As the baby boom generations prepare to retire from work, the problem of the future of pensions is looming with increasing urgency. The topic has often been discussed in the pages of Futuribles, with regard to France and the other industrialized countries. The crunch time is now near in France, and many reports have been devoted to the subject over the last two decades, in increasing quantities in recent years.
Following the report of the Commissioner of the Plan on "The Future of our Pensions" and the study by the Economic and Social Council on "The Social and Demographic Outlook to 2020-2040", which we have already reviewed, a study has recently been published by a former Minister of Social Affairs, René Teulade, which has enabled the present French Prime Minister to put an end to the procrastination of many previous governments, all of whom recoiled at the challenge offered by the indispensable and unavoidable need to reform the French pension system.
Alain Parant reviews here the analysis of the future of pensions made in the "Teulade Report" and its main recommendations. He shows that, while all those who write about the subject agree on the scale of the problem, René Teulade is unusual in displaying great optimism about the outlook for economic and job growth - this optimism allows him to discount any risk of major crisis, on condition that some small adjustments are made.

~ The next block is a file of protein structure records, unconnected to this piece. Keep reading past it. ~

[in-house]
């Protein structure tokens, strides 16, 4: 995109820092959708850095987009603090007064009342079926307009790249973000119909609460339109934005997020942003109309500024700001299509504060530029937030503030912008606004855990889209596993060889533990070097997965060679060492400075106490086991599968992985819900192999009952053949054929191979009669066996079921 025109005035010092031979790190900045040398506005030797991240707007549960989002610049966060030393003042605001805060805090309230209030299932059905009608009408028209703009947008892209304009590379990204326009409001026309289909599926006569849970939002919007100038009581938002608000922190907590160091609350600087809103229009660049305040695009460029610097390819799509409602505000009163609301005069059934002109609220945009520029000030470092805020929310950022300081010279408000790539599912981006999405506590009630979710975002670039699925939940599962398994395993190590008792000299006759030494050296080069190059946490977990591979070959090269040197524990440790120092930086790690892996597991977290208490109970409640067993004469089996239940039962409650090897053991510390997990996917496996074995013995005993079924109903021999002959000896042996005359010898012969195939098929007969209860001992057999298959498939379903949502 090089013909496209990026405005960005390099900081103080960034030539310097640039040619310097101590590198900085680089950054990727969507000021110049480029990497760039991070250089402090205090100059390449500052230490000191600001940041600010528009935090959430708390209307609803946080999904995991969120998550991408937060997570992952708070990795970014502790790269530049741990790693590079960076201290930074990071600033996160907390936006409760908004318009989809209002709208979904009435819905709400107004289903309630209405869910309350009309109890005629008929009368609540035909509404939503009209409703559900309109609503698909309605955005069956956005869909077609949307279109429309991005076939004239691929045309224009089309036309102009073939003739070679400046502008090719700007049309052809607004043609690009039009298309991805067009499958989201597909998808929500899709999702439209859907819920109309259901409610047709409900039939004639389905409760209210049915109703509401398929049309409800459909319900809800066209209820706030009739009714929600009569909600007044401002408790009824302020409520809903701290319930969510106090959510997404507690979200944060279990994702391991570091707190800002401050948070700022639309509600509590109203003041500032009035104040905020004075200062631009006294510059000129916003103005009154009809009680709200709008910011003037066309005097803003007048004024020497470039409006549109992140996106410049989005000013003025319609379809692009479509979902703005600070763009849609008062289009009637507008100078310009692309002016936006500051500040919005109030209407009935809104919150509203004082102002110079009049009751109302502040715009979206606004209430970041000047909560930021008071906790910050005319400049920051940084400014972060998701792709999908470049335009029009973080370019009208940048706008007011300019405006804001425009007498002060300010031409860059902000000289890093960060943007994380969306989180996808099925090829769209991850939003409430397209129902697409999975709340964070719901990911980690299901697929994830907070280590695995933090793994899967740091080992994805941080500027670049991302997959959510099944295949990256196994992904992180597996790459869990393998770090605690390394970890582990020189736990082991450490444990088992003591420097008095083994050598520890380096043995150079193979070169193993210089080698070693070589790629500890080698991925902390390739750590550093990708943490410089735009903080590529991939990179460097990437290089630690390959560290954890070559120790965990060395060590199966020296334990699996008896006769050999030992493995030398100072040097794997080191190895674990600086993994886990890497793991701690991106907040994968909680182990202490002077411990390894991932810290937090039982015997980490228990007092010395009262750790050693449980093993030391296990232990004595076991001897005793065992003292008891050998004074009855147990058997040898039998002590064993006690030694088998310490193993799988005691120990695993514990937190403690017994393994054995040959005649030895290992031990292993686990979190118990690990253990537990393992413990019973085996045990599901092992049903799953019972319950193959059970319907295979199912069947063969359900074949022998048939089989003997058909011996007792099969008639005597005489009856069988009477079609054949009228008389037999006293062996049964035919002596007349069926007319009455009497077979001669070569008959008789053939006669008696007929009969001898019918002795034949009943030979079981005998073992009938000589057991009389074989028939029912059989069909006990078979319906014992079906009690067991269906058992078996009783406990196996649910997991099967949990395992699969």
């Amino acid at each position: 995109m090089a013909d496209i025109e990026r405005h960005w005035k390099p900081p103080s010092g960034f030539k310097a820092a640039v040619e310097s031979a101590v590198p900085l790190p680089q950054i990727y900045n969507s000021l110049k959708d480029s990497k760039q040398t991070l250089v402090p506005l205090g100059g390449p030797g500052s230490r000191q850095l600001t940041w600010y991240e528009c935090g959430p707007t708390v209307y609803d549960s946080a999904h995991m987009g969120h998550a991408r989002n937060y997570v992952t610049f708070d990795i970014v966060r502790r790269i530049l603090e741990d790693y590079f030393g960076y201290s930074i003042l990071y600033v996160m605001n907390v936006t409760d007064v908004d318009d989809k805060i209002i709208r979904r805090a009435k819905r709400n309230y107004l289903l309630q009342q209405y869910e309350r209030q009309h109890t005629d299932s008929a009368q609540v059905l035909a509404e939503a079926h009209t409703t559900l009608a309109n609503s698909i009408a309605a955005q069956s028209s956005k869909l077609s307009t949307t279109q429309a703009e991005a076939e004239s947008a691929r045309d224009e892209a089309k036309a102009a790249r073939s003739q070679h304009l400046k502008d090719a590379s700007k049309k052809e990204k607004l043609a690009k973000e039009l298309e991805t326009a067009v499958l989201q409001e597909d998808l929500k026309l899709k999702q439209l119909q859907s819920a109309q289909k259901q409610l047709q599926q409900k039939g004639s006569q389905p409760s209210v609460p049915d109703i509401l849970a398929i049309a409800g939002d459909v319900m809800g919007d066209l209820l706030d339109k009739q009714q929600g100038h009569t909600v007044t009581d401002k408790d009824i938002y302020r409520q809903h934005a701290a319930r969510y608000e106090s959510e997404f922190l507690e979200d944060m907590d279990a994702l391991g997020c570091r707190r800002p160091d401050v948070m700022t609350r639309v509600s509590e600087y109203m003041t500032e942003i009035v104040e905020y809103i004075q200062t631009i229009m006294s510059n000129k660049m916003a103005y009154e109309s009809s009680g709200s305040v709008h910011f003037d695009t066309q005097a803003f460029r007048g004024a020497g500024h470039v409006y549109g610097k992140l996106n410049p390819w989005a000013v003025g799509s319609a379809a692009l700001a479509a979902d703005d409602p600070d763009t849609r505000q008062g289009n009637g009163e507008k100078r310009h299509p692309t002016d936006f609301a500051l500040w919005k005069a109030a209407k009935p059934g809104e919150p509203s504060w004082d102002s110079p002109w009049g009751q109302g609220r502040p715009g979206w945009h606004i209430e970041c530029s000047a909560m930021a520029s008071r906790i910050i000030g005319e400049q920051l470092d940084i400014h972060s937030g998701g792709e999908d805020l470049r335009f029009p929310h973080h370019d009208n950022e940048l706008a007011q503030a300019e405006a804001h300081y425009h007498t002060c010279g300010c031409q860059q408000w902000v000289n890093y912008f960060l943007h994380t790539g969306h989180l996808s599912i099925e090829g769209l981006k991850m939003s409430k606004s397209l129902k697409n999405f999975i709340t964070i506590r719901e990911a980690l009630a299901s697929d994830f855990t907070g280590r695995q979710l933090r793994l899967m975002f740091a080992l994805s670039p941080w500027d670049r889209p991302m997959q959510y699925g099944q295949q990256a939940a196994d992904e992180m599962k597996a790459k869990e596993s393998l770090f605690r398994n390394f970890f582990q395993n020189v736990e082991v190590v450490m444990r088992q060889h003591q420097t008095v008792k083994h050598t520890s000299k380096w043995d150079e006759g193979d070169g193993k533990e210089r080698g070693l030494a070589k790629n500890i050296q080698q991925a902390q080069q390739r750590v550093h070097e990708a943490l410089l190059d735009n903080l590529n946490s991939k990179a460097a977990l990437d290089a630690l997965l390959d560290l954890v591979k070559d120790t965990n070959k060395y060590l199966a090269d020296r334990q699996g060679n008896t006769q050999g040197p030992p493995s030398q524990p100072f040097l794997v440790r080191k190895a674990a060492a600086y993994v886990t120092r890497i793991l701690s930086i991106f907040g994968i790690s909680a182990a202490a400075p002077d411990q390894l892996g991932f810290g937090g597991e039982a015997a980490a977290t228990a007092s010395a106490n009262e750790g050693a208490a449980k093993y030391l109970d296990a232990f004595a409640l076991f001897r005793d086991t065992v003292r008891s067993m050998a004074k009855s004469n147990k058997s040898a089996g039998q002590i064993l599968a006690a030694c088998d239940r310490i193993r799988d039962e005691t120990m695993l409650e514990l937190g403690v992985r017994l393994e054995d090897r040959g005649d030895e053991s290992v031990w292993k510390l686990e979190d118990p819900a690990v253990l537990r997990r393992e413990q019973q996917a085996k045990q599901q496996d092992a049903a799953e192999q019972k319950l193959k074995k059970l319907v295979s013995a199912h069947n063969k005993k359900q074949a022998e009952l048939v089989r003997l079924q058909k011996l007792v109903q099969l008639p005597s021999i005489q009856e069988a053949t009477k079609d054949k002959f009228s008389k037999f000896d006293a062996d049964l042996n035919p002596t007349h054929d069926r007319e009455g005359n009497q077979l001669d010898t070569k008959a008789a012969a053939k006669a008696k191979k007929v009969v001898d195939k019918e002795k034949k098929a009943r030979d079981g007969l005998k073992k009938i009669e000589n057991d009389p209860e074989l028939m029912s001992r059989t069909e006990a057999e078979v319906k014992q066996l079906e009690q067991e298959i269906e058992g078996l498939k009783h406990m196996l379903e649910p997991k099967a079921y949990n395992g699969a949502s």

Alain Parant sets out to demonstrate why he finds such optimism "irresponsible", stressing in particular the poor performance of France with regard to employment and therefore the doubts that raises about the desirability of extending the number of years that have to be worked in order to qualify for a pension. Lastly, he criticizes the absence of a real willingness to undertake reforms and emphasizes the consequent dangers.